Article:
Additionally, Girls' Generation, the Video of the Year's winner, received a considerable amount of negative backlash on Twitter from fans of the other candidates.[21] Another winner, DeStorm, had his name mispronounced by hosts as he accepted his award. This was used as an example in a common criticism of the ceremony, which was that YouTube pushed its own content creators aside in favor of more traditional celebrities.[22]

References[edit]

  1. ^ Hughes, Hilary (November 3, 2013). "YouTube Music Awards: Streaming of consciousness?". USA Today. Retrieved November 3, 2013. 
  2. ^ Weisman, Aly (November 3, 2013). "Watch The First Ever YouTube Music Awards Live-Streaming Now". Business Insider. Retrieved November 3, 2013. 
  3. ^ Hampp, Andrew (November 1, 2013). "YouTube Music Awards Director Spike Jonze Says 'Even If It's Messy, It'll Be Live'". Billboard. Retrieved November 3, 2013. 
  4. ^ a b "Announcing the first-ever YouTube Music Awards". YouTube. September 30, 2013. Retrieved November 3, 2013. 
  5. ^ "A Special Announcement from ERB". Epic Rap Battles of History. YouTube. October 26, 2013. Retrieved November 3, 2013. 
  6. ^ Mathers, Marshall (October 24, 2013). "Eminem YTMA Artist of the Year Tweet". Twitter. Retrieved November 3, 2013. 
  7. ^ Power, DeStorm (October 31, 2013). "YouTube Music Awards! I'm nominated!!! (Let's win this!)". DeStorm Power. YouTube. Retrieved November 3, 2013. 
  8. ^ "Kia to be Presenting Sponsor of inaugural YouTube Music Awards". Kia. October 1, 2013. Retrieved November 29, 2013. 
  9. ^ Gruttadaro, Andrew (November 3, 2013). "2013 YouTube Music Awards Live Stream — Watch The Show Online". Hollywood Life. Retrieved November 3, 2013. 
  10. ^ Kennedy, Gerrick D. (November 3, 2013). "Los Angeles Times". Retrieved November 3, 2013. 
  11. ^ "Live Now: YouTube Music Awards (YTMA)". YouTube. November 3, 2013. Retrieved November 3, 2013. 
  12. ^ "Calling All Music Fans: YouTube Music Award Voting Opens Today". YouTube Official Blog. Blogspot. October 21, 2013. Retrieved November 3, 2013.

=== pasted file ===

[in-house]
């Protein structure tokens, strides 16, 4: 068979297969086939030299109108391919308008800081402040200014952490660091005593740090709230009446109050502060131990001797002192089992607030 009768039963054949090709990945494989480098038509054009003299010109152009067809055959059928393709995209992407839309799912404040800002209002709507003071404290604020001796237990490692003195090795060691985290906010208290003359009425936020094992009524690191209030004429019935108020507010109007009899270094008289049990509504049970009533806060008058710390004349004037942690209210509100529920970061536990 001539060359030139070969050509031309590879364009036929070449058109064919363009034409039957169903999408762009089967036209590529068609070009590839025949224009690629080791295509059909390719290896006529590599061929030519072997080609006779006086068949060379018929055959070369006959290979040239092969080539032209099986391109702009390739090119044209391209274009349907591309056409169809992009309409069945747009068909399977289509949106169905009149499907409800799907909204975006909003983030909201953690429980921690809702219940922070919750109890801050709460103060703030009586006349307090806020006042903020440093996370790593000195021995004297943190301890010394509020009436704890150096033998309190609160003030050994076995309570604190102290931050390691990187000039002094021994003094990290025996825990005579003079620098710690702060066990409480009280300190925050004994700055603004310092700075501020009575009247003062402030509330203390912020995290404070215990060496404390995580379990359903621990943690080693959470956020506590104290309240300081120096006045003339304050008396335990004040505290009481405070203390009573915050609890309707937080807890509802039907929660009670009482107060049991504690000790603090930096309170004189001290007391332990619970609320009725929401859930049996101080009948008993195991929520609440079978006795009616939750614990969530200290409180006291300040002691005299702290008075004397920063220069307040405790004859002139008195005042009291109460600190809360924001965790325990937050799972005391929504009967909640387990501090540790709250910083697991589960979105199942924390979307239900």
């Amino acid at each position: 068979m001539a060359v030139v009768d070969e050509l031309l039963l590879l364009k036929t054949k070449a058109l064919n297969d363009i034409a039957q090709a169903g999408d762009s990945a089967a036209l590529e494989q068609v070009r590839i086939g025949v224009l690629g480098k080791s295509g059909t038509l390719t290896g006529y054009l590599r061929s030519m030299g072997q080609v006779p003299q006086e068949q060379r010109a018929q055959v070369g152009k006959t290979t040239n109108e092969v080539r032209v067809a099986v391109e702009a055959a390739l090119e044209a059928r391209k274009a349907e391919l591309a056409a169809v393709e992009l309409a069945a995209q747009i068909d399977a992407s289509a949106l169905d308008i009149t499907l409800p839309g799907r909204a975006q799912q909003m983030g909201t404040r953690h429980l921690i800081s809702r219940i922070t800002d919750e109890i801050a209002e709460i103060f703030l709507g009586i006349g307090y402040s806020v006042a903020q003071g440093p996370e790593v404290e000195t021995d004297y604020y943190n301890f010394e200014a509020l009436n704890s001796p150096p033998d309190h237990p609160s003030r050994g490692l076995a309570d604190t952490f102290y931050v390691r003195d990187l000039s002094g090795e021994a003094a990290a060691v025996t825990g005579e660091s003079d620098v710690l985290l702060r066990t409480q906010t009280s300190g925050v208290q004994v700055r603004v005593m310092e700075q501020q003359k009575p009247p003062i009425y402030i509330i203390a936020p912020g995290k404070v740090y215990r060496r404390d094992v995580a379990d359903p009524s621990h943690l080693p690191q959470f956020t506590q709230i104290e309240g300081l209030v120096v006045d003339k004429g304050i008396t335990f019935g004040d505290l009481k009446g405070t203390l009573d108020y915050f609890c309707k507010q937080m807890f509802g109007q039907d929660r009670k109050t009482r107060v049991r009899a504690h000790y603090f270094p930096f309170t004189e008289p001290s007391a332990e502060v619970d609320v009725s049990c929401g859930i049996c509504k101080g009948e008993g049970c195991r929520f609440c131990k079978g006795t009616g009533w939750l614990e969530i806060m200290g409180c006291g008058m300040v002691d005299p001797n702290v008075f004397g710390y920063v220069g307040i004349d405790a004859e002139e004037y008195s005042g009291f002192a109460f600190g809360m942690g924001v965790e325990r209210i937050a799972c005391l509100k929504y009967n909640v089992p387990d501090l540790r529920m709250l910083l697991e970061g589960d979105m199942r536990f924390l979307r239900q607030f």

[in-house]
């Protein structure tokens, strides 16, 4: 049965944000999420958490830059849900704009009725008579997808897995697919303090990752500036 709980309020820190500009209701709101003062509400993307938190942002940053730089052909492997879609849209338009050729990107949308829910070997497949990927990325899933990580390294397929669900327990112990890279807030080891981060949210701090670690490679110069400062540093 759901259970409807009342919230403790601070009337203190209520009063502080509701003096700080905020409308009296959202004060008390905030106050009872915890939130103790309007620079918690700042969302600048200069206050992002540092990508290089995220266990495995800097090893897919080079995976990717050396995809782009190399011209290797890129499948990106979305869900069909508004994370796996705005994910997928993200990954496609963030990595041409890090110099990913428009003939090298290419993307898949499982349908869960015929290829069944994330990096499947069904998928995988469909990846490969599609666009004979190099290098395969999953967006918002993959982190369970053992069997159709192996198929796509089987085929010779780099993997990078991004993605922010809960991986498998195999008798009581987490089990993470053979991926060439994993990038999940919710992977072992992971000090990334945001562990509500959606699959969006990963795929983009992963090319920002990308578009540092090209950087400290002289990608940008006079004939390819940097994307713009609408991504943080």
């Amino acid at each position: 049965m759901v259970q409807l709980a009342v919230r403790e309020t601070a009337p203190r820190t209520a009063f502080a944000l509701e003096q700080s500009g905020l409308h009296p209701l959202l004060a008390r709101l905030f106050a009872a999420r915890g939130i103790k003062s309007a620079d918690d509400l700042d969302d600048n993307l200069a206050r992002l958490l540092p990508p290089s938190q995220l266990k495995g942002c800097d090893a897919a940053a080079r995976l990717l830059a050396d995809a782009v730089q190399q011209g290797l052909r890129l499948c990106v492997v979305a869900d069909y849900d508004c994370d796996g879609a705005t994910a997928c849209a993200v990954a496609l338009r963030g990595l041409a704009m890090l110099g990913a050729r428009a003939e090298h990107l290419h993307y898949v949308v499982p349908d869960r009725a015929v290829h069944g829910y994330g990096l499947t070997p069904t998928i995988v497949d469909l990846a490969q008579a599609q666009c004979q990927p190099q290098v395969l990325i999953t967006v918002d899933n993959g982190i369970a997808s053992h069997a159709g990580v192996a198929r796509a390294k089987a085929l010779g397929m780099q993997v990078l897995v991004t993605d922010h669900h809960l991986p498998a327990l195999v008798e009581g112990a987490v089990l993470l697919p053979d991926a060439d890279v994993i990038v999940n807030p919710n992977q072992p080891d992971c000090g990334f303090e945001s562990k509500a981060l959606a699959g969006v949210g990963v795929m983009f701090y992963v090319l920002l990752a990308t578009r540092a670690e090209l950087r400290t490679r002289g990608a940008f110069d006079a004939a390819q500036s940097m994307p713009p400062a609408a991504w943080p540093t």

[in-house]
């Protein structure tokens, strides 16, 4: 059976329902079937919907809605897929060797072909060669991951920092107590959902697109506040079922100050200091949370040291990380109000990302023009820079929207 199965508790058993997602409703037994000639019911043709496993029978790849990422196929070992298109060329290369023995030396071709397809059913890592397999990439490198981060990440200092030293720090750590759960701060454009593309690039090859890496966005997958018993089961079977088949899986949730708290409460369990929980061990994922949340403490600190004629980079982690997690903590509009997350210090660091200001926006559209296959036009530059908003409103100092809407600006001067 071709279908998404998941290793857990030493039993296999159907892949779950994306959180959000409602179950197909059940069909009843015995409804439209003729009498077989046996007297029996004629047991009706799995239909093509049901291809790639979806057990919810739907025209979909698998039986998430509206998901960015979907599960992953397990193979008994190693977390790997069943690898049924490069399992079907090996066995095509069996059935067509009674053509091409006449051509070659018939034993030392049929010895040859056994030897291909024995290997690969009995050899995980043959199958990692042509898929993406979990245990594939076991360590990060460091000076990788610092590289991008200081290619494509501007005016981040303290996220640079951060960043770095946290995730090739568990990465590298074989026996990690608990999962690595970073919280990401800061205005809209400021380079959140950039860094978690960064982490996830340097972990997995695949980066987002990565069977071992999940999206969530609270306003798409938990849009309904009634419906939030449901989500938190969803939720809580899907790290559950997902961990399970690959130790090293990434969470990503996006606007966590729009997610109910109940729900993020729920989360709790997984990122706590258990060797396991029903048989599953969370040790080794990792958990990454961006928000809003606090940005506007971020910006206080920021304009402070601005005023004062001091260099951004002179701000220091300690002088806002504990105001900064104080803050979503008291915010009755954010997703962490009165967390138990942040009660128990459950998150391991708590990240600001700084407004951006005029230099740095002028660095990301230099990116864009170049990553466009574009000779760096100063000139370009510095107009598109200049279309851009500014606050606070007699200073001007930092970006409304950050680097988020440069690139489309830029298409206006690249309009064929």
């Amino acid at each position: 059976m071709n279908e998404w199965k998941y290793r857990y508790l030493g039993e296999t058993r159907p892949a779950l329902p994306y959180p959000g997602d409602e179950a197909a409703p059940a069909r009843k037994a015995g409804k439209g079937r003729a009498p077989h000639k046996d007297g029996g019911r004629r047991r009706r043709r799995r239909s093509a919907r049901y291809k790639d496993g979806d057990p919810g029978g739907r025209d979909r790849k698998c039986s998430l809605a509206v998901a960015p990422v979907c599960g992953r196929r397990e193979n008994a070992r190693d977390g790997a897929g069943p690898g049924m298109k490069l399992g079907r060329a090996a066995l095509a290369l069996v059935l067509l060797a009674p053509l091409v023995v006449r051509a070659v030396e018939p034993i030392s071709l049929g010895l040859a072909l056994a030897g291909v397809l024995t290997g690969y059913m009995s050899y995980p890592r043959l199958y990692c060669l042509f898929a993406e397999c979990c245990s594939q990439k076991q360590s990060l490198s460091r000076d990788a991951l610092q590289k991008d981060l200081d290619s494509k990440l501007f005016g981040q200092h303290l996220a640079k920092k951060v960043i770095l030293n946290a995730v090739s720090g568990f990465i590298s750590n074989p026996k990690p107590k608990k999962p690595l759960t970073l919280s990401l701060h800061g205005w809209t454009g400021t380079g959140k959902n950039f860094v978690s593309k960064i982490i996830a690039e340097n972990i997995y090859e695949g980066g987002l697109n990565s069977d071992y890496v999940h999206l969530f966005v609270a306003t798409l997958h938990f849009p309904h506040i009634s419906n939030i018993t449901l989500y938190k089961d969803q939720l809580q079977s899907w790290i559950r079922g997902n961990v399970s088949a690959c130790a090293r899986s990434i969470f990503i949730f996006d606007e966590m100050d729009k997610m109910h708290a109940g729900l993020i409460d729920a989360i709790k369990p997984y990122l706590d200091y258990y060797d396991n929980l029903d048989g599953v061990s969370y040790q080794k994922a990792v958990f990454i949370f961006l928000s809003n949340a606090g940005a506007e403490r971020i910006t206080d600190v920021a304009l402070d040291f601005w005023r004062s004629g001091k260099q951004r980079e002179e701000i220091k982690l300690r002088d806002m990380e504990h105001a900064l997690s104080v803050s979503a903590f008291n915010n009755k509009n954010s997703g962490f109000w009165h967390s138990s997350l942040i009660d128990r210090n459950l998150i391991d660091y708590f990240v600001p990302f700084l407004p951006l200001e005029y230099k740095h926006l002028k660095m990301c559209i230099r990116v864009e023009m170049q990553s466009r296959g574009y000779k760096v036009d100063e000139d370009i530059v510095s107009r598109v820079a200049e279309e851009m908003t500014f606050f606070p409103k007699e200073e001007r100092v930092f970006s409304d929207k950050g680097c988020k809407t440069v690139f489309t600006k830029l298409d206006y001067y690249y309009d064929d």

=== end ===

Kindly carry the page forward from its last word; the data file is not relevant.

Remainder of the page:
13. ^ Michalski, Jennifer (October 22, 2013). "Here Are The Nominations For YouTube's First Music Awards". Business Insider. Retrieved November 3, 2013. 
  14. ^ Talbott, Chris (November 3, 2013). "Eminem, Swift Top Weird YouTube Music Awards". The Big Story. Associated Press. Retrieved January 13, 2015. 
  15. ^ a b c Gelt, Jessica (November 3, 2013). "YouTube Music Awards: Eminem wins Artist of the Year ... wait, what?". Los Angeles Times. Retrieved November 3, 2013. 
  16. ^ Clem, JB (November 2, 2013). "COME ON MAN! Ylvis The Fox Not Nominated as a Youtube Phenomenon at 2013 Youtube Music Awards?". JB Clem. YouTube. Retrieved November 3, 2013. 
  17. ^ "Revolt TV News | Tyler, the Creator Disses YouTube Music Awards On Red Carpet". News.revolt.tv. November 4, 2013. Retrieved November 7, 2013. 
  18. ^ Milfeld, Becca (November 3, 2013). "Eminem takes top honor at YouTube music awards". Yahoo! News. Retrieved November 3, 2013. 
  19. ^ Cohen, Joshua (November 4, 2013). "Why Did YouTube Disable Comments On The Live Stream Of Its Music Awards?". Tubefilter. Retrieved November 10, 2013. 
  20. ^ Peterson, Tim (November 4, 2013). "YouTube Music Awards Drew Thousands, Not Millions, of Views". Ad Age. Retrieved November 17, 2013. 
  21. ^ Peterson, Jacques. "Girls’ Generation Wins Big At YouTube Music Awards, Racist Tweets From Losing Fandoms Follow". 
  22. ^ Gutelle, Sam (November 4, 2013). "The YouTube Music Awards Were Weird, And That’s A Problem". Tubefilter. Retrieved November 10, 2013.